Despite harsh pushback, Luther launched theological revolution

Despite harsh pushback, Luther launched theological revolution

By Scott Guffin
Special to The Alabama Baptist

If you were to ask the average Southern Baptist pastor what it takes to have eternal life, you would likely receive an answer highlighting the truth that forgiveness of our sins and the promise of a home in heaven can only come to us by God’s grace alone (sola gratia) through faith alone (sola fide), as Paul noted in Ephesians 2:8–9:

“For by grace you have been saved through faith. And this is not your own doing; it is the gift of God, not a result of works, so that no one may boast.”

That pastor might go on to stress — for the purpose of being ultra-clear — that there is nothing at all that we can do to bring about our own salvation; it is entirely the work and gift of God, and we can only receive it through faith in Christ. All of the good deeds that we could amass in a long and productive lifetime of hard work and self-sacrifice would never even come close to earning that which only God can give. It is through His grace alone that we are saved.

Securing salvation

While a statement like the one above might be the “amen”-garnering norm for the average Southern Baptist and most other Protestants as well, such was not the case 500 years ago when western Christianity was almost entirely dominated by the Roman Catholic Church, whose theology, tradition and practice at that time promoted something vastly different than a Protestant understanding of salvation by grace alone through faith alone. On the contrary, the “salvation” offered by the Catholic Church of the 1500s was one that stressed the necessity of works and even went so far as to endorse a variety of monetary transactions that would — so they taught — help a person to gain the favor of God for the purpose of securing their own salvation, and, in some instances, even the salvation of their dead loved ones as well.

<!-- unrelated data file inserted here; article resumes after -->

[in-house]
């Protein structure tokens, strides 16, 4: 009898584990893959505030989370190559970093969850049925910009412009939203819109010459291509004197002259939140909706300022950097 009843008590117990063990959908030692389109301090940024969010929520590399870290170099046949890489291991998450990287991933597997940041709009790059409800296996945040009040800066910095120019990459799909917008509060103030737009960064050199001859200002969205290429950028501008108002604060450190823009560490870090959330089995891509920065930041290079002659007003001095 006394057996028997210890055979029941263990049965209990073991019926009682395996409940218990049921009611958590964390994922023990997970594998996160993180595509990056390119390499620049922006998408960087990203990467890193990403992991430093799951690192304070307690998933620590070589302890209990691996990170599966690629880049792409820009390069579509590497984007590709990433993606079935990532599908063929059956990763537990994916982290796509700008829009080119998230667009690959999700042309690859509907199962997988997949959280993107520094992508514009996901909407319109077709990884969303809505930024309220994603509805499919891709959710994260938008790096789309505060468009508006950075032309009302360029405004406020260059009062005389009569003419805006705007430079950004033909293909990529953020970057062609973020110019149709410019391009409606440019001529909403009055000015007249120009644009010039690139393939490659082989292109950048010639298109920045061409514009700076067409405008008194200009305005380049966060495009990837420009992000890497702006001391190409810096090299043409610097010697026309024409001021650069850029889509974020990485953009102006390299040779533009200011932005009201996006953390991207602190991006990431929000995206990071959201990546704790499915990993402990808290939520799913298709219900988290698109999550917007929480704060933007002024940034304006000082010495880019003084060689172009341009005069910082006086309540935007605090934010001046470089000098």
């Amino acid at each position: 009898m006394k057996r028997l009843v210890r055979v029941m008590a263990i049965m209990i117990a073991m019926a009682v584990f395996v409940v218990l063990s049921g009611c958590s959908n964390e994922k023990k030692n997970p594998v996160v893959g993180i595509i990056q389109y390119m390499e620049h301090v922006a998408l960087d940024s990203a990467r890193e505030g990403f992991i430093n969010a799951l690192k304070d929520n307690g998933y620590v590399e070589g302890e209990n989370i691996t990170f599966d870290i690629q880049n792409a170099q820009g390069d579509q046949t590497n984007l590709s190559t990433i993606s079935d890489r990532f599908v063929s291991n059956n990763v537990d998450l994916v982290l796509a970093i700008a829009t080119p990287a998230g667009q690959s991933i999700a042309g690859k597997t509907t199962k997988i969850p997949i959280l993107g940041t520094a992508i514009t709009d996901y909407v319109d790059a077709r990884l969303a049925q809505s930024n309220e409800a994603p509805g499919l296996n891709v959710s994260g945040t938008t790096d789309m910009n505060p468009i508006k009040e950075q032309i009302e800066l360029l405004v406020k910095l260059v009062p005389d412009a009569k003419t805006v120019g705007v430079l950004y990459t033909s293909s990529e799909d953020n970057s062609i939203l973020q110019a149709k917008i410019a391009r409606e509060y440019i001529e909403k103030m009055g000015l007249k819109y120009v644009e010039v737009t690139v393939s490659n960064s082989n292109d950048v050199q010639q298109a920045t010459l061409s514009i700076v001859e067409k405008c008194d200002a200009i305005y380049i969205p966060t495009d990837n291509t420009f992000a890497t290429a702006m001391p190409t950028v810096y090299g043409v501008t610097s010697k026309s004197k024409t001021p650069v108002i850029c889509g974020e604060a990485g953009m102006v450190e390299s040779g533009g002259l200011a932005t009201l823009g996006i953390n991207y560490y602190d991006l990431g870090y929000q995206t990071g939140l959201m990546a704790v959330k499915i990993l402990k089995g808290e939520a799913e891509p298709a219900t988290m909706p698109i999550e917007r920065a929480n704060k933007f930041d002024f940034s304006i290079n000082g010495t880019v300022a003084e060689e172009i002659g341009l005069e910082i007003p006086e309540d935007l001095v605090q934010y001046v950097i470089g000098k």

Practices to ‘win’ God’s favor

Among these practices was the purchasing of relics, items that were purported to have been connected with Jesus or one of the apostles in some way. Catholic parishioners were urged to buy relics as a way of displaying to God their desire to be close to His Son, therefore honoring Him while also currying favor with Him.

People were likewise encouraged to go on pilgrimages to destinations connected with the faith, which served both as a source of revenue for the Church — as people bought souvenirs and supplies from Church-owned vendors — and as a means of presumably pleasing God.

A third major practice in this regard was the selling by the Church of indulgences, certificates signed by the Pope that supposedly granted to the purchaser (or his dead loved ones) the forgiveness of sins and subsequent release from purgatory or even from hell itself.

It was in this time of such superstitious beliefs and practices that voices within the Catholic Church began to cry out for reform, hoping to return the Church to its biblical grounding. Beginning in the 12th and 13th centuries, proto-reformers like Peter Waldo, John Wycliffe and Jon Hus pressed for the Church to reject corruption, to address immorality within the ranks of its clergy, and to return to biblical theology and practices. The Church’s response was to condemn such dissenters as heretics, and some, like Hus, were put to death as a result. As the centuries rolled on, the Church sought to silence these voices calling for reformation, but it could not. In due time their teachings would begin to gain more and more traction, as their boldness was combined with a wave of cultural and political movements that set the stage for a theological showdown in the early 16th century that would forever change the face of Western Christianity.